• In the package description of javax.lang.model.element, requirements on when a model must be provided are loosened to remove the requirement in case of an "irrecoverable error that could not be removed by the generation of new types," a condition which includes but is not limited to syntax errors.

  • New exception type javax.lang.model.UnknownEntityException added as a common superclass for existing exception types UnknownAnnotationValueException, UnknownElementException, and UnknownTypeException.

  • New enum constant javax.lang.model.element.ElementKind.RESOURCE_VARIABLE.

  • New mixin interfaces Parameterizable and QualifiedNameable added to package javax.lang.model.element. ExecutableElement and TypeElement are retrofitted to extend Parameterizable; PackageElementand TypeElement are retrofitted to extend QualifiedNameable.

  • Behavior of getEnclosingElement method defined to return the generic element of a type parameter instead of null.

  • New interface javax.lang.model.type.DisjunctiveType to model disjunctive types.

  • New enum constant javax.lang.model.type.TypeKind.DISJUNCTIVE to mark disjunctive types.

  • New method visitDisjunctive added to visitor interface javax.lang.model.type.TypeVisitor. Utility visitor implementations updated accordingly.

  • In the package javax.lang.model.type, MirroredTypesException retrofitted to be the superclass of MirroredTypeException.

  • New utility visitors for release 7 in package javax.lang.model.util:

    • AbstractAnnotationValueVisitor7

    • AbstractElementVisitor7

    • AbstractTypeVisitor7

    • ElementKindVisitor7

    • ElementScanner7

    • SimpleAnnotationValueVisitor7

    • SimpleElementVisitor7

    • SimpleTypeVisitor7

    • TypeKindVisitor7

  • The visitors ElementKindVisitor6, ElementScanner6, and SimpleElementVisitor6, are updated to account for new element kind RESOURCE_VARIABLE.

  • The visitor AbstractTypeVisitor6 is updated to account for the possibility of visiting a DisjunctiveType.

  • Definition of documentation comment added to javadoc of javax.lang.model.util.Elements.getDocComment.

Tuesday Mar 01, 2011

Project Coin: Developer Preview Documentation

I've posted documentation of the semantics of the Project Coin features as implemented in the JDK 7 developer preview, b130, at:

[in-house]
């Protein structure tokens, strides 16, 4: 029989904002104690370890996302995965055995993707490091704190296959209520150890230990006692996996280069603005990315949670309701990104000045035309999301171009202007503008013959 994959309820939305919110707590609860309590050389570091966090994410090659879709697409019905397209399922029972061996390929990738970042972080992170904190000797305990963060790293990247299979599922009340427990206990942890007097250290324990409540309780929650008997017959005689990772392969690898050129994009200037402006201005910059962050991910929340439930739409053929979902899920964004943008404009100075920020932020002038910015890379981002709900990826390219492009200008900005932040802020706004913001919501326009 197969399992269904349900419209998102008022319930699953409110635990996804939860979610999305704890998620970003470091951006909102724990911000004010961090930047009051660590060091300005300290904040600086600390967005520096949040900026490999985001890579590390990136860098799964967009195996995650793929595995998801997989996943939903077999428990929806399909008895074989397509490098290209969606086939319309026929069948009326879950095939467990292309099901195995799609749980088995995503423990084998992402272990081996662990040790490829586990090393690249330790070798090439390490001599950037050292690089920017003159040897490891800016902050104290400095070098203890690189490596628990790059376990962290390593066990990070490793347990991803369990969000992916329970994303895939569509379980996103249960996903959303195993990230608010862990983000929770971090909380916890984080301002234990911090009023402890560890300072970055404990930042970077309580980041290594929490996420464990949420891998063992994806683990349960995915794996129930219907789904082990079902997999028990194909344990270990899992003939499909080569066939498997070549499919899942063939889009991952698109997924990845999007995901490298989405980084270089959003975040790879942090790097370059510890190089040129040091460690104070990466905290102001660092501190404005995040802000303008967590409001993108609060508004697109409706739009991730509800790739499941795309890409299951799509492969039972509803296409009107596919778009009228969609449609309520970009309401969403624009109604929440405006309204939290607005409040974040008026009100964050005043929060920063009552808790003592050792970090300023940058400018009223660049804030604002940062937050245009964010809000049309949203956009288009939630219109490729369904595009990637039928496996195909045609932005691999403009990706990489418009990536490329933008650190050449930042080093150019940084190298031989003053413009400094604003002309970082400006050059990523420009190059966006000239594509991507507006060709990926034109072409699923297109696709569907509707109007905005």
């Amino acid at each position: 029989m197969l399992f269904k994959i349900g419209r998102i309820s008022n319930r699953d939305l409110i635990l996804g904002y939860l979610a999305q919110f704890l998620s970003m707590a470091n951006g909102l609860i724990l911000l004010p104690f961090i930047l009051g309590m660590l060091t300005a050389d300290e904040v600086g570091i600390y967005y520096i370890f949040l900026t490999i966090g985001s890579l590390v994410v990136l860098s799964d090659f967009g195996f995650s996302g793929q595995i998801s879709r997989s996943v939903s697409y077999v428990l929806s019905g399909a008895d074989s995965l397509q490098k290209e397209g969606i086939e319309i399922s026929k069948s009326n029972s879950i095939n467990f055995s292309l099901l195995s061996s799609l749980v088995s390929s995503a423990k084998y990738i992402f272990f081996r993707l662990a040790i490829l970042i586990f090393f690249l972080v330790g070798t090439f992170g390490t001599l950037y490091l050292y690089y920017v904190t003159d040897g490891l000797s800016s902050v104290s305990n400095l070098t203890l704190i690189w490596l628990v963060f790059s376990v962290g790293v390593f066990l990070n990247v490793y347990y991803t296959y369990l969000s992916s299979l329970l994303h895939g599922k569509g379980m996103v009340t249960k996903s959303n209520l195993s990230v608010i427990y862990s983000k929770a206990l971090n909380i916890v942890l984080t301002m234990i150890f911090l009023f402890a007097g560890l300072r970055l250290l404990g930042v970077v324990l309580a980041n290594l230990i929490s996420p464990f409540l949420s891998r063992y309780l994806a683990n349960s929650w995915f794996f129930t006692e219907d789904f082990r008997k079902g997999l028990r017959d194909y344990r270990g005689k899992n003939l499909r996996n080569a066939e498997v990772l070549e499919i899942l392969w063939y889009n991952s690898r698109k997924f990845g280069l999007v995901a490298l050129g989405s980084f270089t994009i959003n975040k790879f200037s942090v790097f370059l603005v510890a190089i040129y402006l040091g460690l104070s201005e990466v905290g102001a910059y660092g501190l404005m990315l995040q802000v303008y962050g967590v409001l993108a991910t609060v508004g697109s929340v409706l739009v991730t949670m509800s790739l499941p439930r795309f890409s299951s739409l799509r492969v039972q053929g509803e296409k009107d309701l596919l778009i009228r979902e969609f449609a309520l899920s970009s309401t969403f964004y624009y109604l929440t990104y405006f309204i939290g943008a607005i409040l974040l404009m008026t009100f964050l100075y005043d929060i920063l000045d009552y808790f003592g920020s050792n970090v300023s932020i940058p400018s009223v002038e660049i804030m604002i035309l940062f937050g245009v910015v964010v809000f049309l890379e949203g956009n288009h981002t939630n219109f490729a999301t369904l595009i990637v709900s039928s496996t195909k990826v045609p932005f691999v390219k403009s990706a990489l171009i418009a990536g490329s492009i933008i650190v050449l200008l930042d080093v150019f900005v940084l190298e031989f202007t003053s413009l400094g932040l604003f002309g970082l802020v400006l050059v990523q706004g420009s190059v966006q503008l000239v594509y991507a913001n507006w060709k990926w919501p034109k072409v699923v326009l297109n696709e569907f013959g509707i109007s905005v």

Before sending in comments or questions about a feature to coin-dev, please read the discussion section after a feature. Many design considerations are discussed in those sections. Additionally, some known bugs in the current implementation are noted in the text. In particular, javac in the JDK 7 developer preview erroneously accepts diamond combined with non-generic classes and accepts some uses of diamond with anonymous inner classes. These bugs will be corrected in future builds.

Monday Feb 28, 2011

OpenJDK 6: A changing of the guard

The first public source drop of OpenJDK 6 went out just over three years ago. I've been the release manager for the project for all that time and for the preceding six months while the effort was incubating inside of Sun. Somewhat later than anticipated at the start, all initial goals for the project have long been met, with a public master code repository worked on by both the internal and external community members and a code base that can be used to build a fully compatible implementation of Java SE 6. Combined with the IcedTea 6 set of patches and additions, the code from OpenJDK 6 is used to build the JDK packaged with many Linux distributions.

However, to have more time to spend on other projects, effective immediately I've turned over release management responsibilities for OpenJDK 6 to my colleague Kelly O'Hair. Kelly has considerable experience with JDK development in general and OpenJDK 6 in particular. Kelly has made major contributions to OpenJDK 6 throughout all phases of the project, starting from its inception, to the synthesis of its public Mercurial repositories with history information, to the recent purging of the despised binary plugs.

While I have some sadness in relinquishing leadership of the project, I'm happy to be leaving OpenJDK 6 release management in Kelly's capable hands.

OpenJDK 6: b22 regression test results

Running with the jtreg flags, "-a -ignore:quiet -ea -esa" in all repositories, using generally accessible hosts for the network configuration file, and adding "-s" for langtools, the basic regression test results on Linux for OpenJDK 6 build 22 are:

  • HotSpot, 97 tests passed and 1 failed.

  • Langtools, 1,391 tests passed.

  • JDK, 3,300 tests pass, 30 fail, and 3 have errors.

The preponderance of changes in b22 were for security fixes; the hotspot and langtools tests results are identical to b21:

0: b21-hotspot/summary.txt  pass: 97; fail: 1
1: b22-hotspot/summary.txt  pass: 97; fail: 1

No differences
0: b21-langtools/summary.txt  pass: 1,391
1: b22-langtools/summary.txt  pass: 1,391

No differences

And in jdk, the results were nearly identical:

0: b21-jdka/summary.txt  pass: 3,295; fail: 33; error: 4